Mainstream Lesson 10 Homework

From latte art videos on Facebook to not-so-witty quotes on T-shirts, coffee is an indisputable aspect of our everyday lives. Every frappy hour is national news, and liking the taste of coffee is viewed as a mark of adulthood. I don’t claim to be a coffee expert that can easily discern between single-origin coffees and blends. However, I love coffee because of how much it has to offer in regards to its taste, variety, effect and experience. For the rest of the quarter, I will be embarking on an in-depth exploration of coffee from all aspects, and hopefully become more coffee-cultured.

You enter a coffee shop and scan all the choices on the menu while waiting in line. You still have a “new year, new me” mantra so you consider adding some spice into your life by switching up your everyday order of an iced mocha to a cappuccino – but what exactly is a cappuccino? Just as you pull out your phone to consult Google, you’re already at the front of the line, leaving you hastily ordering your usual to play it safe.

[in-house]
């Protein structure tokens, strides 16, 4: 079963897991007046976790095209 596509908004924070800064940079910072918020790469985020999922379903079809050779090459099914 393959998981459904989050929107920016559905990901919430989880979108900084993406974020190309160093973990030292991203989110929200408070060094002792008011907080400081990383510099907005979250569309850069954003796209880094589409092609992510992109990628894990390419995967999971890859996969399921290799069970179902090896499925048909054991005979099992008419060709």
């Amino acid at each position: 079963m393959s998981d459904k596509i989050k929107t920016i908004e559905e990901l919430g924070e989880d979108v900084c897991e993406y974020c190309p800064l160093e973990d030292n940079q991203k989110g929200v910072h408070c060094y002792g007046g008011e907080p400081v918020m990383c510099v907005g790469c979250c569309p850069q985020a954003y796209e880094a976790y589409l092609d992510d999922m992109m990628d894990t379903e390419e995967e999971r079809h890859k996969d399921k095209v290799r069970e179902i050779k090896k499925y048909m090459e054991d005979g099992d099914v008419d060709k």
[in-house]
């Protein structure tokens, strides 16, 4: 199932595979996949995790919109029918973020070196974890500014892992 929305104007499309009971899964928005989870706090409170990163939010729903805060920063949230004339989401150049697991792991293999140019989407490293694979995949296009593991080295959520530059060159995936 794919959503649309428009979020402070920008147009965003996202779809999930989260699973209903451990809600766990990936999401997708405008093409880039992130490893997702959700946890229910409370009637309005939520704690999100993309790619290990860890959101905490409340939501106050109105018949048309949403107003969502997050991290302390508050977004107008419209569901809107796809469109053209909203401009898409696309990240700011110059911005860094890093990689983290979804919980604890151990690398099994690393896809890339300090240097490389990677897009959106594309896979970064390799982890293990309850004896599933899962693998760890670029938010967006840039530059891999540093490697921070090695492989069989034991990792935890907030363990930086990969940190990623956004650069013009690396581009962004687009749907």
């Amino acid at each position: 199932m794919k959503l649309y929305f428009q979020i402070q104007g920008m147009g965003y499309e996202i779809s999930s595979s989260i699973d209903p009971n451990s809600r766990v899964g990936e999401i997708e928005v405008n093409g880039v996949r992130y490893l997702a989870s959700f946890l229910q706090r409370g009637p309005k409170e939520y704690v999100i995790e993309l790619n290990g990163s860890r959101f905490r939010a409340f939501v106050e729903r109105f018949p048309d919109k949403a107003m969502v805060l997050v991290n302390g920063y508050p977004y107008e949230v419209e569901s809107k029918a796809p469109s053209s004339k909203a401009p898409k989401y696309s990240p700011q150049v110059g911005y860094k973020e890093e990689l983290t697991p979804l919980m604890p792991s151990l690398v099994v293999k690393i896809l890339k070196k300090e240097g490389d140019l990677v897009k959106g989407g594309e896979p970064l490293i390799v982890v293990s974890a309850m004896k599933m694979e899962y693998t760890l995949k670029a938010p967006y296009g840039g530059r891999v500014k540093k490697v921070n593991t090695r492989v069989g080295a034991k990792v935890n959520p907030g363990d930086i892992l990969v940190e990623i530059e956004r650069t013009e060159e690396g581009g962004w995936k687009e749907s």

If you’re confused by all of the different types of drinks on coffee shop menus, whether it be at Kerckhoff Coffeehouse or Blue Bottle, this article’s for you. Here’s how to navigate the language of specialty coffee drinks.

Espresso

Espresso can be consumed as is, but it is also the foundation of many coffee drinks, which are aptly called espresso-based drinks. A shot of espresso is one ounce, and is made using finely ground espresso beans, hot water and pressure. This results in a concentrated liquid with an intense flavor, allowing it to be used to make other drinks. Espresso beans are usually dark roasted beans, which are very oily and have a full body flavor.

Some of the most common espresso-based drinks are the caffe latte, cappuccino, flat white, macchiato and Americano, in the order of containing the most amount of milk to the least.

Caffe Latte

Although the term latte has become synonymous with coffee, they’re not the same. The literal translation of caffe latte is “coffee milk.” Appropriately, lattes contain the most milk out of these espresso-based drinks, giving them a mild and mellow taste. A latte consists of two-thirds milk, one-third espresso and a layer of foamed milk.

Cappuccino

A cappuccino has less milk than a latte. It is made up of one-third milk, one-third espresso and one-third foamed milk. This gives it a stronger coffee taste than a latte, especially since these three layers are separated, whereas the milk and espresso in a latte are mixed.

Flat White